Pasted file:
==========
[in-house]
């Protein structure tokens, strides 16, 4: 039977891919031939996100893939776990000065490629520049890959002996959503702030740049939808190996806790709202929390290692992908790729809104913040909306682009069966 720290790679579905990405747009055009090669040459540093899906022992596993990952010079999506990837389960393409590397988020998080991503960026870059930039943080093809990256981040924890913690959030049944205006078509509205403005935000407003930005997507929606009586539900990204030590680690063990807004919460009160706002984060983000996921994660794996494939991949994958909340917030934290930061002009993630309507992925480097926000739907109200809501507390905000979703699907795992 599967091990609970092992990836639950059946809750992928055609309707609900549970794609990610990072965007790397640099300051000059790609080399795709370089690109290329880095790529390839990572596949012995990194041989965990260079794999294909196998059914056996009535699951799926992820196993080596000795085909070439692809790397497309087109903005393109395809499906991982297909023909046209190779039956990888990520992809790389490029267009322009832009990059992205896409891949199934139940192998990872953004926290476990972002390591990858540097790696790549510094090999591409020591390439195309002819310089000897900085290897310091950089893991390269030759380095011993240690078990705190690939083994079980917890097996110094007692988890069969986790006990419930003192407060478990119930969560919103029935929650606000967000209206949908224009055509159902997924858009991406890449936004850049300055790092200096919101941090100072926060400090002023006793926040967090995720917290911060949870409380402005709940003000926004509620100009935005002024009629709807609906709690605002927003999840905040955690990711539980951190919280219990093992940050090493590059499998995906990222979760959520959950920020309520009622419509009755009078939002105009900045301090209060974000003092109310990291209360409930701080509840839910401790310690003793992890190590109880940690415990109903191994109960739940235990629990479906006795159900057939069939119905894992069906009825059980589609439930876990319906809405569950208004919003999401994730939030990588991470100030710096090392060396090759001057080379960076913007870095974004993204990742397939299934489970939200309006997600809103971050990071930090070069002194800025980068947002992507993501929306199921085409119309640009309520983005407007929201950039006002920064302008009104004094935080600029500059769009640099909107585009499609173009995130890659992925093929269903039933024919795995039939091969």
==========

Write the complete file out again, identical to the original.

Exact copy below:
[in-house]
């Protein structure tokens, strides 16, 4: 039977891919031939996100893939776990000065490629520049890959002996959503702030740049939808190996806790709202929390290692992908790729809104913040909306682009069966 720290790679579905990405747009055009090669040459540093899906022992596993990952010079999506990837389960393409590397988020998080991503960026870059930039943080093809990256981040924890913690959030049944205006078509509205403005935000407003930005997507929606009586539900990204030590680690063990807004919460009160706002984060983000996921994660794996494939991949994958909340917030934290930061002009993630309507992925480097926000739907109200809501507390905000979703699907795992 599967091990609970092992990836639950059946809750992928055609309707609900549970794609990610990072965007790397640099300051000059790609080399795709370089690109290329880095790529390839990572596949012995990194041989965990260079794999294909196998059914056996009535699951799926992820196993080596000795085909070439692809790397497309087109903005393109395809499906991982297909023909046209190779039956990888990520992809790389490029267009322009832009990059992205896409891949199934139940192998990872953004926290476990972002390591990858540097790696790549510094090999591409020591390439195309002819310089000897900085290897310091950089893991390269030759380095011993240690078990705190690939083994079980917890097996110094007692988890069969986790006990419930003192407060478990119930969560919103029935929650606000967000209206949908224009055509159902997924858009991406890449936004850049300055790092200096919101941090100072926060400090002023006793926040967090995720917290911060949870409380402005709940003000926004509620100009935005002024009629709807609906709690605002927003999840905040955690990711539980951190919280219990093992940050090493590059499998995906990222979760959520959950920020309520009622419509009755009078939002105009900045301090209060974000003092109310990291209360409930701080509840839910401790310690003793992890190590109880940690415990109903191994109960739940235990629990479906006795159900057939069939119905894992069906009825059980589609439930876990319906809405569950208004919003999401994730939030990588991470100030710096090392060396090759001057080379960076913007870095974004993204990742397939299934489970939200309006997600809103971050990071930090070069002194800025980068947002992507993501929306199921085409119309640009309520983005407007929201950039006002920064302008009104004094935080600029500059769009640099909107585009499609173009995130890659992925093929269903039933024919795995039939091969």